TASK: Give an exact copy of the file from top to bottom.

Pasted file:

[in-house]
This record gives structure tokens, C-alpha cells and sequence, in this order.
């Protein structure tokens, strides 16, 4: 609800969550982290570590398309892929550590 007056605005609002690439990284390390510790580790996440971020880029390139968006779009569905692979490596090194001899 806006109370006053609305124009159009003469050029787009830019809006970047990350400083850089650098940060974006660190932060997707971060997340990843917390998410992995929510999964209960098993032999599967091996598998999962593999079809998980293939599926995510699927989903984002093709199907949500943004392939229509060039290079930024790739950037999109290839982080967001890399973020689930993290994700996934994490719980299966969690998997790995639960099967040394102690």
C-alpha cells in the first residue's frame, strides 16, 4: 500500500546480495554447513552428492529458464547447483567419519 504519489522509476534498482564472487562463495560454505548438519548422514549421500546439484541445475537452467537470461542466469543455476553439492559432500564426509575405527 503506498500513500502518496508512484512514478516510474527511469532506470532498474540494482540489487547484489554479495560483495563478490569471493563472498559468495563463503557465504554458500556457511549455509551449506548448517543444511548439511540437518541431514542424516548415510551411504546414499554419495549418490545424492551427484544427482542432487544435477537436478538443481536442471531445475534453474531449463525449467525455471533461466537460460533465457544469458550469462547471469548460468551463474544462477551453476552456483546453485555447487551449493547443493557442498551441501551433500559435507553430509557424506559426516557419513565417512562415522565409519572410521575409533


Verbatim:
[in-house]
This record gives structure tokens, C-alpha cells and sequence, in this order.
């Protein structure tokens, strides 16, 4: 609800969550982290570590398309892929550590 007056605005609002690439990284390390510790580790996440971020880029390139968006779009569905692979490596090194001899 806006109370006053609305124009159009003469050029787009830019809006970047990350400083850089650098940060974006660190932060997707971060997340990843917390998410992995929510999964209960098993032999599967091996598998999962593999079809998980293939599926995510699927989903984002093709199907949500943004392939229509060039290079930024790739950037999109290839982080967001890399973020689930993290994700996934994490719980299966969690998997790995639960099967040394102690």
C-alpha cells in the first residue's frame, strides 16, 4: 500500500546480495554447513552428492529458464547447483567419519 504519489522509476534498482564472487562463495560454505548438519548422514549421500546439484541445475537452467537470461542466469543455476553439492559432500564426509575405527 503506498500513500502518496508512484512514478516510474527511469532506470532498474540494482540489487547484489554479495560483495563478490569471493563472498559468495563463503557465504554458500556457511549455509551449506548448517543444511548439511540437518541431514542424516548415510551411504546414499554419495549418490545424492551427484544427482542432487544435477537436478538443481536442471531445475534453474531449463525449467525455471533461466537460460533465457544469458550469462547471469548460468551463474544462477551453476552456483546453485555447487551449493547443493557442498551441501551433500559435507553430509557424506559426516557419513565417512562415522565409519572410521575409533